Power 4 Puerto Rico Condemns ‘Unsustainable’ Debt Plan, Calls on Congress to Take Action

Jan 19, 2022
6:04 PM

“Judge Swain is out of patience. The people, food,” reads a protest sign outside El Capitolio in San Juan, Puerto Rico, October 26, 2021. (Carlos Edill Berríos Polanco/Latino Rebels)

On Wednesday, Power 4 Puerto Rico, a group comprised of diaspora leaders and allies advocating for Puerto Ricans on the island and abroad, released a statement condemning U.S. Judge Laura Taylor-Swain’s approval of a plan to cut Puerto Rico’s public debt by 80 percent and commence debt service payments through 2034, which the group describes as “unsustainable.”

“Power4Puerto Rico has consistently called for the abolition of the unelected, undemocratic and conflicted Junta ruling over Puerto Rico,” the group said. “The US law that created the Junta —PROMESA— is nothing short of enhanced colonialism.”

The Financial Oversight and Management Board for Puerto Rico, known colloquially as “the Junta,” is a governing body created by the Obama administration to manage the U.S. colony’s finances.

“Congratulations, Puerto Rico!” the board’s executive director, Natalie Jaresko, after news broke of the judge’s decision on Tuesday. “Financial stability. A new chapter to lead to renewed economic prosperity!”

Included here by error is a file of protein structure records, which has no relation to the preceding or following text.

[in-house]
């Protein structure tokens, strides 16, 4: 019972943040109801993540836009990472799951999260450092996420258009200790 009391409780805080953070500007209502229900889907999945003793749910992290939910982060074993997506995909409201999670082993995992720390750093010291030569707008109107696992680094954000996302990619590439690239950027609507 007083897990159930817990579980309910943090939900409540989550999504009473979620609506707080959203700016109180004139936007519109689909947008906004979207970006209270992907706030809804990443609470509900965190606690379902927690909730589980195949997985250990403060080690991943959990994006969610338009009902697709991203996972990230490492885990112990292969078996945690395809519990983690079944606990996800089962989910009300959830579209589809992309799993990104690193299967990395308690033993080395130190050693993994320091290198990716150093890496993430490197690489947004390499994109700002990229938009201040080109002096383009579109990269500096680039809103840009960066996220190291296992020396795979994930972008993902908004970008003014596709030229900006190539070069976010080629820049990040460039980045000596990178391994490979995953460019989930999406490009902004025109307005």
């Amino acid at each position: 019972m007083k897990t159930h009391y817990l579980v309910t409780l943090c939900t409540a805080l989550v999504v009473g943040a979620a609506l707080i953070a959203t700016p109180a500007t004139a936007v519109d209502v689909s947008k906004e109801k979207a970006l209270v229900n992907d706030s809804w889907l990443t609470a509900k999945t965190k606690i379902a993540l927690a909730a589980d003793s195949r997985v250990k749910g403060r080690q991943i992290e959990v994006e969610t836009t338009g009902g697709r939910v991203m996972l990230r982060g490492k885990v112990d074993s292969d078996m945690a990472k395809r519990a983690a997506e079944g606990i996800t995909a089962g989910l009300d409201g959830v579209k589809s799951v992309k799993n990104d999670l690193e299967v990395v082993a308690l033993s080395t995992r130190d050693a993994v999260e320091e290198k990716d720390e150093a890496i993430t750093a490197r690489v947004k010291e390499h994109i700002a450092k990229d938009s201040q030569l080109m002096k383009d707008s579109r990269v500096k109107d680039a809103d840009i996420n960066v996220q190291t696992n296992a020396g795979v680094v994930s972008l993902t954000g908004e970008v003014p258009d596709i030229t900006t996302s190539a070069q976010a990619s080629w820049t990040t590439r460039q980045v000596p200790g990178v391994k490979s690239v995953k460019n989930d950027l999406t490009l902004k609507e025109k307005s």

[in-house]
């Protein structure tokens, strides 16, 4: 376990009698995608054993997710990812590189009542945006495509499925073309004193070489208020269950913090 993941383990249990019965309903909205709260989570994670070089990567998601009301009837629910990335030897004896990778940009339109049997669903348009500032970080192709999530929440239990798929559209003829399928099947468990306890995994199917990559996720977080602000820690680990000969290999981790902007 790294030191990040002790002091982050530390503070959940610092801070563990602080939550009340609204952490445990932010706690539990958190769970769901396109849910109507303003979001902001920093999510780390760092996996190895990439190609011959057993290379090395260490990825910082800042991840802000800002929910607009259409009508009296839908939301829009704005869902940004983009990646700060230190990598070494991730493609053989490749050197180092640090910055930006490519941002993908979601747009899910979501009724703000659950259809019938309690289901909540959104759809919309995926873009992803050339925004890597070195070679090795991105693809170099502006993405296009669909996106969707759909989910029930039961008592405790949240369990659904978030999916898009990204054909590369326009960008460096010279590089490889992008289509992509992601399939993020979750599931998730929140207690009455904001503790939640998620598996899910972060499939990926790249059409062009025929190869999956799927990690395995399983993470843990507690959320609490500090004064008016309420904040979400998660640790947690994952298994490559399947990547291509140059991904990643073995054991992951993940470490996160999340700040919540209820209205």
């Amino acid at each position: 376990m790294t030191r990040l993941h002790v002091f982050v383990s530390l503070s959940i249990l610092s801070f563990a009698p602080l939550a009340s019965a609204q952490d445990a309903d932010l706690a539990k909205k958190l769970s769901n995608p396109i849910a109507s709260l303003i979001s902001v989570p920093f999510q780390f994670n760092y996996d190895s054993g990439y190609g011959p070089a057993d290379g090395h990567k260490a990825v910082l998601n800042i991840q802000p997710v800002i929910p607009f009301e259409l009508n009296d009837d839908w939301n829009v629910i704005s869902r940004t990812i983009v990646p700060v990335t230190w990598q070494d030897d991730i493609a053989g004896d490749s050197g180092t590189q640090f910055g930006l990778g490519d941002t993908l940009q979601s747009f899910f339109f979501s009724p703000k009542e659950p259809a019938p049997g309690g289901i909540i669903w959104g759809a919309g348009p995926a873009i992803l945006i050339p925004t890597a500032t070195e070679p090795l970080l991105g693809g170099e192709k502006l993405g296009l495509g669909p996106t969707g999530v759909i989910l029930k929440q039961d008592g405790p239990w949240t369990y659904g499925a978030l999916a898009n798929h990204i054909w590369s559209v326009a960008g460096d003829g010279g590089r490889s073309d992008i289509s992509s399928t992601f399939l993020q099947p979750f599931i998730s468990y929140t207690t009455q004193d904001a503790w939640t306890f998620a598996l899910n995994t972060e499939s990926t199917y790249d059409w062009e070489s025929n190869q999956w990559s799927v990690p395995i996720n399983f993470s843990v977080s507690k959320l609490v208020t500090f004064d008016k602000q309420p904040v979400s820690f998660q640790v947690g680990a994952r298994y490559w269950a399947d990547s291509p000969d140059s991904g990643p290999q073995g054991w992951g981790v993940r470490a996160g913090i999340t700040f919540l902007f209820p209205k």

The Power 4 Puerto Rico statement noted that “the actions of the Junta have imposed catastrophic austerity on the backs of working Puerto Ricans, students and the most vulnerable. Now we are saddled with unsustainable debt payments for decades with little to no reforms to improve delivery of essential services, no tools for economic development, and no end in sight to the Junta’s yoke on our people. Now is the time to audit the debt, cancel illegal claims and make Puerto Rico whole again.”

“Judge Swain and the Junta have failed. President Biden promised to avoid these pitfalls and he too failed,” the group added. “Now it is up to Congress to abolish la Junta and cancel [the] illegal debt. Too many lives are at stake for this decision to prevail.”


Hector Luis Alamo is the Senior Editor at Latino Rebels and hosts the Latin[ish] podcast. Twitter: @HectorLuisAlamo